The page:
Lastly, as noted by Moz’s Rand Fishkin you might end up suffering from “content fatigue”, a growing condition among marketers.
For example, Brian Dean of Backlinko has published only 32 blogs until now.
His post "Google’s 200 Ranking Factors: The Complete List" earned for him around 250 high quality backlinks and generates more than 15,000 unique visits per month.
Provide your audience with the best possible content by choosing quality over quantity. More content could be detrimental to your business.
5. When your content isn’t great or useful
Irrespective of where you write or who you’re writing for, poor content isn’t received well; not by Google, nor by your audience.
Honestly, having no one read a poor copy is better than having someone read it for the sake of it, making them loose their trust in you.
Your content wouldn’t be of use to anyone.
Why would a reader subscribe to your email list when all you do is copy & paste what your competitors write?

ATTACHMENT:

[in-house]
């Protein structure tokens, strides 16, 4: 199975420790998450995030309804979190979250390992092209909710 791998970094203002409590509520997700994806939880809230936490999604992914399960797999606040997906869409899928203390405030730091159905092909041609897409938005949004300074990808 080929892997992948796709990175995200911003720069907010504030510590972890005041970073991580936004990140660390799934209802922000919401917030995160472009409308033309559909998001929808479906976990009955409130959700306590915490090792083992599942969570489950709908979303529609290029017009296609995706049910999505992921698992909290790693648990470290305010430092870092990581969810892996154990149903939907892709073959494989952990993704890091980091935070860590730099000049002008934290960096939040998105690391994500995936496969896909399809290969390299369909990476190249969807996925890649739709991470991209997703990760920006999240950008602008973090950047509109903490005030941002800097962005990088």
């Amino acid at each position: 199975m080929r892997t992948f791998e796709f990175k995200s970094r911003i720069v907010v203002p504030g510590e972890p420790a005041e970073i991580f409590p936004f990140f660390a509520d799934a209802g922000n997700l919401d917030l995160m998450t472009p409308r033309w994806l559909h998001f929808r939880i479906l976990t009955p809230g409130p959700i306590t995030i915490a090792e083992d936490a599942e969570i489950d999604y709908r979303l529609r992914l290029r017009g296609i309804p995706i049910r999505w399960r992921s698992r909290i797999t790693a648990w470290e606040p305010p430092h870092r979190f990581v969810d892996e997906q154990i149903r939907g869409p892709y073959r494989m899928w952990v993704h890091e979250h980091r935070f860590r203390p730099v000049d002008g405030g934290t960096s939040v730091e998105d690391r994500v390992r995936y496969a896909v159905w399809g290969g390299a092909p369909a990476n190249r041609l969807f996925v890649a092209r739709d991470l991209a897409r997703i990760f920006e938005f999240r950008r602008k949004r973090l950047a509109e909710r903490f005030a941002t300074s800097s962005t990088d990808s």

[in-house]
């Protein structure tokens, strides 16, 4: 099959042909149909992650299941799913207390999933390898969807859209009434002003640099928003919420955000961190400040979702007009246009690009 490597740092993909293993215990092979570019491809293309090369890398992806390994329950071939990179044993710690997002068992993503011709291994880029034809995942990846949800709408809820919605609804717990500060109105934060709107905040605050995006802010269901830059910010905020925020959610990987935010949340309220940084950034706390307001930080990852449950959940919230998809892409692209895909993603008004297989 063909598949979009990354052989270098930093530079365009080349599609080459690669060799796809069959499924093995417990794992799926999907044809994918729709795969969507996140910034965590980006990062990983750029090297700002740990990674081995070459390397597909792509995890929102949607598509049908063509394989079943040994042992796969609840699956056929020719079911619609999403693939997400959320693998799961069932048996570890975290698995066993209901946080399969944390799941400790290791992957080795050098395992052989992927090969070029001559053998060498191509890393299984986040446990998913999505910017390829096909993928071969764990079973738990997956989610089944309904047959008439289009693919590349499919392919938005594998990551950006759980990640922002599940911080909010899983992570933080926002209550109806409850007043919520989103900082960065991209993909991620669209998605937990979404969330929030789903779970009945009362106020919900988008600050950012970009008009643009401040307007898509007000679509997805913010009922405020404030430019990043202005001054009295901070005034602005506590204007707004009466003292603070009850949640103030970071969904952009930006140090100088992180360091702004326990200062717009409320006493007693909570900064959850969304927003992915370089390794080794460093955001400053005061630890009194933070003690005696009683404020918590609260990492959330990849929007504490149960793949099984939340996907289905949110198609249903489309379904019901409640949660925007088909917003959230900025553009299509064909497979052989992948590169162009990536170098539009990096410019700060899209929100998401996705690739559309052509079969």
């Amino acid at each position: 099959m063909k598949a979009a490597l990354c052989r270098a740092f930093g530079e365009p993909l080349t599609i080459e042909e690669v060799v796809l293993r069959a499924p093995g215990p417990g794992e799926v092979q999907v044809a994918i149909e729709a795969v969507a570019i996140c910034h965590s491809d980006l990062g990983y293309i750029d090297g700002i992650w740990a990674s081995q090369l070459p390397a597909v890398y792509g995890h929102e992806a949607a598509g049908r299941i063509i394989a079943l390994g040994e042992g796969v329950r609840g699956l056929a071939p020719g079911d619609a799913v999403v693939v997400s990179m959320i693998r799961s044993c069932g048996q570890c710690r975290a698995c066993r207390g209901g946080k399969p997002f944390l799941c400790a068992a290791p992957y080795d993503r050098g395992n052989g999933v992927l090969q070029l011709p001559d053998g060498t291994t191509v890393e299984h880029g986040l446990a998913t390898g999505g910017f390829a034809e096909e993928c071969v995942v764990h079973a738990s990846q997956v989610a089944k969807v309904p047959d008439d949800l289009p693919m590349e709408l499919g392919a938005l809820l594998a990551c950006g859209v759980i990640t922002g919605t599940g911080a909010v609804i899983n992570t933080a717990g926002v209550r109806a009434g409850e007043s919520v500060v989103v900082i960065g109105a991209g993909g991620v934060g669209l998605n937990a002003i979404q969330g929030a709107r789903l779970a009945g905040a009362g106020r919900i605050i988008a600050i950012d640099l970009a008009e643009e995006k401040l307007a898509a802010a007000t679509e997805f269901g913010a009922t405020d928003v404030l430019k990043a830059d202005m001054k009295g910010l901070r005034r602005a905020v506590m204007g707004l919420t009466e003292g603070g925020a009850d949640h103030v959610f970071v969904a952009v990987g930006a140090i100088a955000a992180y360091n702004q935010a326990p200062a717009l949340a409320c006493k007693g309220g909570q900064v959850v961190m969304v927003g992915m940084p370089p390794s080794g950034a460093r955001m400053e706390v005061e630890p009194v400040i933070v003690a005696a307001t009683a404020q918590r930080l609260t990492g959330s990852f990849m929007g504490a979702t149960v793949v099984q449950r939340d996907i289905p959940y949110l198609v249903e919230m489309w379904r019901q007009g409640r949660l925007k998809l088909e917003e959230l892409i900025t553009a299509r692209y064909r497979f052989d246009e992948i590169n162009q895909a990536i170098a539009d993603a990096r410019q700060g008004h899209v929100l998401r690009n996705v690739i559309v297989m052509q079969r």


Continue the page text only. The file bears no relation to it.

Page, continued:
Here’s where the problem lies.
You read about content marketing and its benefits, you decide to do it.
However, you’re under pressure to show results in a short time span, so the next step is, you churn out some blog posts and hope they will work.
But this doesn’t give you the results you want.
Instead of gaining trust, traffic and leads, you end up with tired marketers, a huge budget wasted and your boss glaring at you.
Better content, 10X better content gets results.
Rand Fishkin defines 10x content as “Content that is 10 times better than the best result that can currently be found in the search results for a given keyword phrase or topic.”
10X content is truly exception content 10 times better than what appears in the search rankings for a particular keyword, what your competitors create and what the audience is subjected to.
It could be in the form of user experience, visuals, fonts, quality of writing or the overall style.
Having said this, creating amazing content is hard, very hard.
You can’t create amazing and helpful content every day, it is not practical.
So what should you focus on?
To create content that best provides value to your readers.
The format can vary from a 30 second video to a 500 – 5,000 word blog post or simply an update on social media.